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December 27, 2019 5 min read

Every indoor and outdoor grower wants to grow big buds and enjoy a higher yield. There are things you can do during every stage of plant growth to achieve this. 

Here, we compile some of the best tips for indoor growers. Many of these techniques work well for outdoor crops, too. 

Use the Best Females of Strains Known for Big Flowers

Yes, it all begins with seed selection. Some strains produce bigger yields and/or bigger flowers. When choosing seeds, make sure the breeder has a reputation for great seeds that produce big-ass buds for indoor grows. You may get some good leads through Instagram. 

Note: We can’t condone breaking any laws, and mail order across state lines is illegal. 

If cannabis is legal where you live, you can buy seeds at a dispensary, but do your homework before buying. 

Optimize Light Exposure with Low-Stress Training (LST)

Light Exposure to Plants

If you train your plants properly using LST, you won’t just enjoy bigger buds, but more of them as well! The buds will also grow more evenly. Without training, the top buds will likely grow a lot faster than the lower ones. 

There are bonus benefits, too. LST is great for spaces with low ceilings because it gives you more control over the height and shape of each plant. It can also prevent the plants from getting too close to the grow lights.

When using this method, be gentle and don’t break the branches. Start the process when plants are young and less brittle. 

Warning: LST may lengthen the vegetative stage by roughly two weeks.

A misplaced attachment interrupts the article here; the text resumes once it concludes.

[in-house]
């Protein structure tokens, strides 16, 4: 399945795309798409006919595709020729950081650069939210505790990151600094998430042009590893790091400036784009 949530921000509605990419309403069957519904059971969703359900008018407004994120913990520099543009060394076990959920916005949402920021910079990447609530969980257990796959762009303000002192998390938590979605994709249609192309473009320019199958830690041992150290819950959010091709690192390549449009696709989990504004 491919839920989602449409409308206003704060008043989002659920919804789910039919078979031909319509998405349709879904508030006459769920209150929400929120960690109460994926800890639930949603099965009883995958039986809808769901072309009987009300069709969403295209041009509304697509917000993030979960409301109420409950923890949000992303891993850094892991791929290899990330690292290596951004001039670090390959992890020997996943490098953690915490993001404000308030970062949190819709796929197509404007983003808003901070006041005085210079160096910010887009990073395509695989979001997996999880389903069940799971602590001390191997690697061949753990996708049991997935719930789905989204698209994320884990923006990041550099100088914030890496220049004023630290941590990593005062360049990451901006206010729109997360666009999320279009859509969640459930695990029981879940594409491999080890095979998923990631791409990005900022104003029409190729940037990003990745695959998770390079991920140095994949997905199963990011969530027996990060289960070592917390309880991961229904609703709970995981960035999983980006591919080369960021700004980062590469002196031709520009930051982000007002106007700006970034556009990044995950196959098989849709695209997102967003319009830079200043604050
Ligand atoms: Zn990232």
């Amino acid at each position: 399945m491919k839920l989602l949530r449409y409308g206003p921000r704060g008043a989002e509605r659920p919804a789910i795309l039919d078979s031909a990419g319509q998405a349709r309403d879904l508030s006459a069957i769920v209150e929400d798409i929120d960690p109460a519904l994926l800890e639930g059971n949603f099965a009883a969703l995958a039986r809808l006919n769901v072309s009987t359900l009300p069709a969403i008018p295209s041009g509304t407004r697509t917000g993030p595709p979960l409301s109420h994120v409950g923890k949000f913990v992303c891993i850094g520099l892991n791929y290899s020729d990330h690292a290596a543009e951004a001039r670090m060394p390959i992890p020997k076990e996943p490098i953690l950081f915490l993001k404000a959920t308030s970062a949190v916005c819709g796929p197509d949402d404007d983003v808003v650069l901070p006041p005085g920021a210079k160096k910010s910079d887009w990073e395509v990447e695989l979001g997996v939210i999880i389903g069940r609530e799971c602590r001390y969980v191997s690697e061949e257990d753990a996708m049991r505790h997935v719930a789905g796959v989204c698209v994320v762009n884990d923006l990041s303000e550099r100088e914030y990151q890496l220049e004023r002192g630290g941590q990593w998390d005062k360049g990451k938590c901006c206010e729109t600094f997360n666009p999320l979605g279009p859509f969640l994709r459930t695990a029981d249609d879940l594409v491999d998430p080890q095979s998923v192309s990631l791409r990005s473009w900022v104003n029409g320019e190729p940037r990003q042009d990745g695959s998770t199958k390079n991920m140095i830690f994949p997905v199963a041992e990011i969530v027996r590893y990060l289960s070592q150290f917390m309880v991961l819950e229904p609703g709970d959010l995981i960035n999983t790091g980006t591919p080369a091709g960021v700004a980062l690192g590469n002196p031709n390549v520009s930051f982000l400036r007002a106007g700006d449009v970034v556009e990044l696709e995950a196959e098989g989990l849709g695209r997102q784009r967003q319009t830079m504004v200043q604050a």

Use Proper Pruning Techniques for Big Buds

This is a nuanced topic, so advice will vary by source. 

Pruning focuses energy on the most important parts of the plant, and this means bigger buds. 

At a minimum, you want to clip the shoots near the bottoms of the plants during the vegetative stage, particularly the ones receiving less light. If any branches or leaves begin to die or get damaged, clip them. Doing this during the vegetative stage gives plants time to recover. 

Some growers will begin pruning during the late vegetative or early to mid-flowering stages. As you get close to, or into, the flowering period, make sure you know what you’re doing. Recovery becomes more delicate as the plants age. Contact us if you have any questions. 

Circulate & Replenish the Air

Air and circulation

Use fans for air circulation. Oscillating fans move the air around the room. The leaves of the plants should wiggle, but don’t blast them with heavy winds. 

Use an exhaust fan to push air out of the room and an intake fan replace the air. Air should leave the room at a higher rate than incoming air to ensure good CO2 levels. Use a carbon filter to prevent contamination so you plants can focusing on making big buds. 

The Grow1 In-line Duct Fan can be used for filtering, intake, and exhaust. Airbox Jr. filters eliminate 98% of all insects, molds, mildews, spores, pollen, dust, dander, and other airborne particles from your incoming air. 

Maintain Optimal Temperatures

Your plants will enjoy a range of 70-80 degrees Fahrenheit (21-26.5 Celsius) while flowering. Don’t go over 82F when they’re flowering because this will slow bud development and cause the terpenes to evaporate. Aim for the upper 70’s.